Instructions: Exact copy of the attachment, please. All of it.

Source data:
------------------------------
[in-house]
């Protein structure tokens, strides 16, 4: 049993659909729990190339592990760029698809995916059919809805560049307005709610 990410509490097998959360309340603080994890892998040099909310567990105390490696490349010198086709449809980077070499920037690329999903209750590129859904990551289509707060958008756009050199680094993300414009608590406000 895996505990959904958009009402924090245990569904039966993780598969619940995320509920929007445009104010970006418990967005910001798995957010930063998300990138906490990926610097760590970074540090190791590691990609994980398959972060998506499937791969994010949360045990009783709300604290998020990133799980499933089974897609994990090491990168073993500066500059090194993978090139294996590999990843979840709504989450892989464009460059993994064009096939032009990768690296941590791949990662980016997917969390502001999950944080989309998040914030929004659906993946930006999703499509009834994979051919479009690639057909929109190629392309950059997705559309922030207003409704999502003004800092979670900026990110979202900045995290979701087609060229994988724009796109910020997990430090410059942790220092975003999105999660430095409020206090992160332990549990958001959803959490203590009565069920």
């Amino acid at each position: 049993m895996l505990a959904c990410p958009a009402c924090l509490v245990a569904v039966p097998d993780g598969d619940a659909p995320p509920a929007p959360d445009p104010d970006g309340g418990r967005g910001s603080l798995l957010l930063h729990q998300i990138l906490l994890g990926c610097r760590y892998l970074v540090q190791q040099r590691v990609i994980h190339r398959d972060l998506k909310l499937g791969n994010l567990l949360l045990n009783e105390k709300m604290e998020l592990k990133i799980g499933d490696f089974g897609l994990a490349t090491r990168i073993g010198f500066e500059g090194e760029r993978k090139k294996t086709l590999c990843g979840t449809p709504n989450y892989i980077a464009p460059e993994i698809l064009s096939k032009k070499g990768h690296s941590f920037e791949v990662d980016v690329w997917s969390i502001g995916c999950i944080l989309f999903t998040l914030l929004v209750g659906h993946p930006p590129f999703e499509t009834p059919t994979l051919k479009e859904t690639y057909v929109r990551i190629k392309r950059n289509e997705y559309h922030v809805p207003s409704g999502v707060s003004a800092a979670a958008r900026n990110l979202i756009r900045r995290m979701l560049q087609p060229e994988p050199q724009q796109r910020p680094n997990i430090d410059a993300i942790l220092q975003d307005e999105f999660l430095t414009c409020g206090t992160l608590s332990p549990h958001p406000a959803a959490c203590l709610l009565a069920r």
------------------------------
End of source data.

[in-house]
């Protein structure tokens, strides 16, 4: 049993659909729990190339592990760029698809995916059919809805560049307005709610 990410509490097998959360309340603080994890892998040099909310567990105390490696490349010198086709449809980077070499920037690329999903209750590129859904990551289509707060958008756009050199680094993300414009608590406000 895996505990959904958009009402924090245990569904039966993780598969619940995320509920929007445009104010970006418990967005910001798995957010930063998300990138906490990926610097760590970074540090190791590691990609994980398959972060998506499937791969994010949360045990009783709300604290998020990133799980499933089974897609994990090491990168073993500066500059090194993978090139294996590999990843979840709504989450892989464009460059993994064009096939032009990768690296941590791949990662980016997917969390502001999950944080989309998040914030929004659906993946930006999703499509009834994979051919479009690639057909929109190629392309950059997705559309922030207003409704999502003004800092979670900026990110979202900045995290979701087609060229994988724009796109910020997990430090410059942790220092975003999105999660430095409020206090992160332990549990958001959803959490203590009565069920």
């Amino acid at each position: 049993m895996l505990a959904c990410p958009a009402c924090l509490v245990a569904v039966p097998d993780g598969d619940a659909p995320p509920a929007p959360d445009p104010d970006g309340g418990r967005g910001s603080l798995l957010l930063h729990q998300i990138l906490l994890g990926c610097r760590y892998l970074v540090q190791q040099r590691v990609i994980h190339r398959d972060l998506k909310l499937g791969n994010l567990l949360l045990n009783e105390k709300m604290e998020l592990k990133i799980g499933d490696f089974g897609l994990a490349t090491r990168i073993g010198f500066e500059g090194e760029r993978k090139k294996t086709l590999c990843g979840t449809p709504n989450y892989i980077a464009p460059e993994i698809l064009s096939k032009k070499g990768h690296s941590f920037e791949v990662d980016v690329w997917s969390i502001g995916c999950i944080l989309f999903t998040l914030l929004v209750g659906h993946p930006p590129f999703e499509t009834p059919t994979l051919k479009e859904t690639y057909v929109r990551i190629k392309r950059n289509e997705y559309h922030v809805p207003s409704g999502v707060s003004a800092a979670a958008r900026n990110l979202i756009r900045r995290m979701l560049q087609p060229e994988p050199q724009q796109r910020p680094n997990i430090d410059a993300i942790l220092q975003d307005e999105f999660l430095t414009c409020g206090t992160l608590s332990p549990h958001p406000a959803a959490c203590l709610l009565a069920r």